11/05/2013 01:51 pm ET Updated Jan 23, 2014

Raise Your Hands; Raise Your Hands High

Call it intersectionality, call it degrees of privilege, call it what you want. Life as an advocate coping with symptoms and medication side effects from a hidden disability is something we don't discuss anywhere often enough.

We often take our hands for granted, much in the same way those in authority take the diligence and support of the hands of the working folks for granted -- like them, we assume our own hands will toil until they. Simply. Don't. Work. Sigh.

My hands are just average little hands, a bit on the small side, a bit exhausted from typing continuously since I met the Internet in 1992. I wiped tables and mopped floors for five years at a mall food court. I rang registers and organized merchandise for another five or six years. I took notes in class. I tried to play an instrument but to be honest, that was more about feet and hips than actual music motions.

I did the dishes and the laundry and drove a five-speed across half the continent many times. And in all that time, I never really had any reason to think I'd not be able to use my hands.

One of the medications I take is the simplest and most pure item in the pharmacy. And it works. But there's a fine line where a few milligrams creates a hand tremor that's hard to shake (ha). For years, I've needed just that dose, so I've learned to fold my hands in front of others and to lift -- always -- with two hands and be mindful. Occasionally, my dose must increase -- especially when I'm under duress and stress and feeling angsty -- and the tremor is much, much worse. It is not a proportional increase at all -- my right hand shakes all of the time and my left most of the time.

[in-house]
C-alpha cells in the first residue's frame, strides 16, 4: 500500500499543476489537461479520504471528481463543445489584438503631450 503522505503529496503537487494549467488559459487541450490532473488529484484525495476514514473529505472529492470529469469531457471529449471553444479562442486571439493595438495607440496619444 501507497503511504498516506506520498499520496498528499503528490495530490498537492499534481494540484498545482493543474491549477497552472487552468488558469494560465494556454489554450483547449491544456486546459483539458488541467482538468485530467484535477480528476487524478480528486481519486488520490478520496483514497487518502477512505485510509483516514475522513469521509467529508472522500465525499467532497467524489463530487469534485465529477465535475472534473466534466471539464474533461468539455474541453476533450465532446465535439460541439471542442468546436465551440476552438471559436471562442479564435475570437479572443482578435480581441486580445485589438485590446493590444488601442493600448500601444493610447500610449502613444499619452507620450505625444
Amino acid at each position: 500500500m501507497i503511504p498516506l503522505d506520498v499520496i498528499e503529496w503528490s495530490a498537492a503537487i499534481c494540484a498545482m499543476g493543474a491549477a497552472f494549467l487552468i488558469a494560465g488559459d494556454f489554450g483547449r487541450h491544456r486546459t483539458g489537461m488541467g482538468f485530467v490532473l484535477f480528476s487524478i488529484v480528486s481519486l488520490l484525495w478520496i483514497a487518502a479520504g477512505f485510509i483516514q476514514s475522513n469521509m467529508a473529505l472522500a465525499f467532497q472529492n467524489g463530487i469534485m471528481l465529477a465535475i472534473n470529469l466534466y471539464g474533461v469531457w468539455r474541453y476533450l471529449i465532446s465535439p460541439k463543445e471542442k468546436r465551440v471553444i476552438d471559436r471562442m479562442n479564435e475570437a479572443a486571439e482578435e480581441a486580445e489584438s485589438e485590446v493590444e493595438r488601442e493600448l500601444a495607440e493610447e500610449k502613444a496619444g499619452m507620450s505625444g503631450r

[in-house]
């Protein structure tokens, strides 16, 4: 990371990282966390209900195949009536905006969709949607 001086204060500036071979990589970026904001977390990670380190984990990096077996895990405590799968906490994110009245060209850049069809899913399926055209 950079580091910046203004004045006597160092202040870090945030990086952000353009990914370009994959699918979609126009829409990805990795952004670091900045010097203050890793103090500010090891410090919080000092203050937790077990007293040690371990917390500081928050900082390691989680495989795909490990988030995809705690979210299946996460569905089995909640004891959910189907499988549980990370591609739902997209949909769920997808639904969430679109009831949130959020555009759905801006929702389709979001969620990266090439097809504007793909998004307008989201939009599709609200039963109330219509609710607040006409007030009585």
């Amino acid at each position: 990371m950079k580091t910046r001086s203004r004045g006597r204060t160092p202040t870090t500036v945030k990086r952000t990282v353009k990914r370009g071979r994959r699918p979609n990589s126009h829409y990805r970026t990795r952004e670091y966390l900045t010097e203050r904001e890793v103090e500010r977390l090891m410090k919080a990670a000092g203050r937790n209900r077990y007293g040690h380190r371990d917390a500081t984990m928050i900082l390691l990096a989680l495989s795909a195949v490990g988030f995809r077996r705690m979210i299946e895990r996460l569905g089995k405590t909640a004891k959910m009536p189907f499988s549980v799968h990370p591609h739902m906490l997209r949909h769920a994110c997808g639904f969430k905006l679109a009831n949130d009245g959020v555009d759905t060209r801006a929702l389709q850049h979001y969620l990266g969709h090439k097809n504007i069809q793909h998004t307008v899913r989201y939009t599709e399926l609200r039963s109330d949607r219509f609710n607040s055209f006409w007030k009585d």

At some point, it's hard to compensate.

I push through quite a bit, especially on blogging. I invested in a Galaxy phone thinking it would help to have big keys, but that has not proven to be the case -- it's actually much worse than my older keyboard phone. Trying to touch type with one finger greatly reduces the odds that my stronger fingers will hit the right key. I send A LOT of crazy text messages.

I'm silenced.

The irony is that my phone is also an important tool for me -- I'm not "addicted" to the Internet, I use the phone to manage my symptoms so I can engage in community events and social situations. If I tweet a few times while I'm at an event, take a few photos -- that triggers my memory so I can recall what happened. It's sort of an adaptive skill. The tweets are my notes to myself with hidden prompts -- the @s, the #s, even the pics are clues for me to piece together when I can type at my own pace.

And it gives my hands something to do so the tremor isn't noticeable. I can even raise my hands if I'm holding something. For a bit.

But I have little value to volunteer. I can't hold or dial a phone, I can't use a pen reliably, I can't walk (sometimes) without stumbling, I can't stuff, fold, fluff or sort. I even worry about voting -- I spend about 10 minutes in the booth to make sure I hit the right buttons. I am officially campaign/advocacy useless.

I'm silenced.

On a practical day-to-day level, the challenges are frustrating to say the least. My ability to do fine motor skill anything is pretty much gone. I have to be careful with the dishes, especially glass and silverware. I have to be very careful about carrying anything hot or heavy, even a few steps because I can't anticipate a big tremor. I have very little hand strength so I can't carry (or guide) the vacuum. I can clean just fine, but clearing items off the sink to wipe it down? That can get ugly -- one little twitch and things go flying, especially my pill bottles. And I struggle to grasp things that are actually put away in their proper place.